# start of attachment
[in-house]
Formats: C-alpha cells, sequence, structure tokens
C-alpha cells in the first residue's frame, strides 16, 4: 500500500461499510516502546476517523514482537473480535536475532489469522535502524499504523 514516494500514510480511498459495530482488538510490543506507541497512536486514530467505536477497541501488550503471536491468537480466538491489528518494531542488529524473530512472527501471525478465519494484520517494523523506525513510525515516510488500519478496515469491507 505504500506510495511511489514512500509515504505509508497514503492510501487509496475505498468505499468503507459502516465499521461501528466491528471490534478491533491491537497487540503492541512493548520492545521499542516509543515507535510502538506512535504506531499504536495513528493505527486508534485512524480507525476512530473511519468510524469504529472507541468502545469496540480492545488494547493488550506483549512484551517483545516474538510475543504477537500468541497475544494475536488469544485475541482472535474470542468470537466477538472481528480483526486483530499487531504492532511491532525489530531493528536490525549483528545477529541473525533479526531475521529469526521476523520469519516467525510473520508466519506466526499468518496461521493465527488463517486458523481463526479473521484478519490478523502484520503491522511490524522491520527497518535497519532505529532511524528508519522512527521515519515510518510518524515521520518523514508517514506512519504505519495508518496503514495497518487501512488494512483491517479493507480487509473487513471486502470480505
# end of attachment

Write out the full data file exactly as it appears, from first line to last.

[in-house]
Formats: C-alpha cells, sequence, structure tokens
C-alpha cells in the first residue's frame, strides 16, 4: 500500500461499510516502546476517523514482537473480535536475532489469522535502524499504523 514516494500514510480511498459495530482488538510490543506507541497512536486514530467505536477497541501488550503471536491468537480466538491489528518494531542488529524473530512472527501471525478465519494484520517494523523506525513510525515516510488500519478496515469491507 505504500506510495511511489514512500509515504505509508497514503492510501487509496475505498468505499468503507459502516465499521461501528466491528471490534478491533491491537497487540503492541512493548520492545521499542516509543515507535510502538506512535504506531499504536495513528493505527486508534485512524480507525476512530473511519468510524469504529472507541468502545469496540480492545488494547493488550506483549512484551517483545516474538510475543504477537500468541497475544494475536488469544485475541482472535474470542468470537466477538472481528480483526486483530499487531504492532511491532525489530531493528536490525549483528545477529541473525533479526531475521529469526521476523520469519516467525510473520508466519506466526499468518496461521493465527488463517486458523481463526479473521484478519490478523502484520503491522511490524522491520527497518535497519532505529532511524528508519522512527521515519515510518510518524515521520518523514508517514506512519504505519495508518496503514495497518487501512488494512483491517479493507480487509473487513471486502470480505